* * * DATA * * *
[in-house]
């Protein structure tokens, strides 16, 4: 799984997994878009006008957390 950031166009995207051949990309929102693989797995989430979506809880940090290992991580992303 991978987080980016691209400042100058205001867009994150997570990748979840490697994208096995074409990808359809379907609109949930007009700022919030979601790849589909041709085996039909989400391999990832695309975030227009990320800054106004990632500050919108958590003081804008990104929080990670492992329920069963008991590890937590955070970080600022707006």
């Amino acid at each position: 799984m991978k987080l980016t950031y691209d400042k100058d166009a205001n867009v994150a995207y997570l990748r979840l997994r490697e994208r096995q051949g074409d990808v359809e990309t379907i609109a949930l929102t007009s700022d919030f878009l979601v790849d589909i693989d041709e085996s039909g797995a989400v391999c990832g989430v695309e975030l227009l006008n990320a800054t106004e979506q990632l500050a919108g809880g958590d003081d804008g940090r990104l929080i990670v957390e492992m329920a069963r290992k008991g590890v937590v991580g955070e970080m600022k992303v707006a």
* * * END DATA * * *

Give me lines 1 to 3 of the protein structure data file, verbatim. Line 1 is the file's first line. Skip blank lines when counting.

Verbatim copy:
[in-house]
């Protein structure tokens, strides 16, 4: 799984997994878009006008957390 950031166009995207051949990309929102693989797995989430979506809880940090290992991580992303 991978987080980016691209400042100058205001867009994150997570990748979840490697994208096995074409990808359809379907609109949930007009700022919030979601790849589909041709085996039909989400391999990832695309975030227009990320800054106004990632500050919108958590003081804008990104929080990670492992329920069963008991590890937590955070970080600022707006």
């Amino acid at each position: 799984m991978k987080l980016t950031y691209d400042k100058d166009a205001n867009v994150a995207y997570l990748r979840l997994r490697e994208r096995q051949g074409d990808v359809e990309t379907i609109a949930l929102t007009s700022d919030f878009l979601v790849d589909i693989d041709e085996s039909g797995a989400v391999c990832g989430v695309e975030l227009l006008n990320a800054t106004e979506q990632l500050a919108g809880g958590d003081d804008g940090r990104l929080i990670v957390e492992m329920a069963r290992k008991g590890v937590v991580g955070e970080m600022k992303v707006a």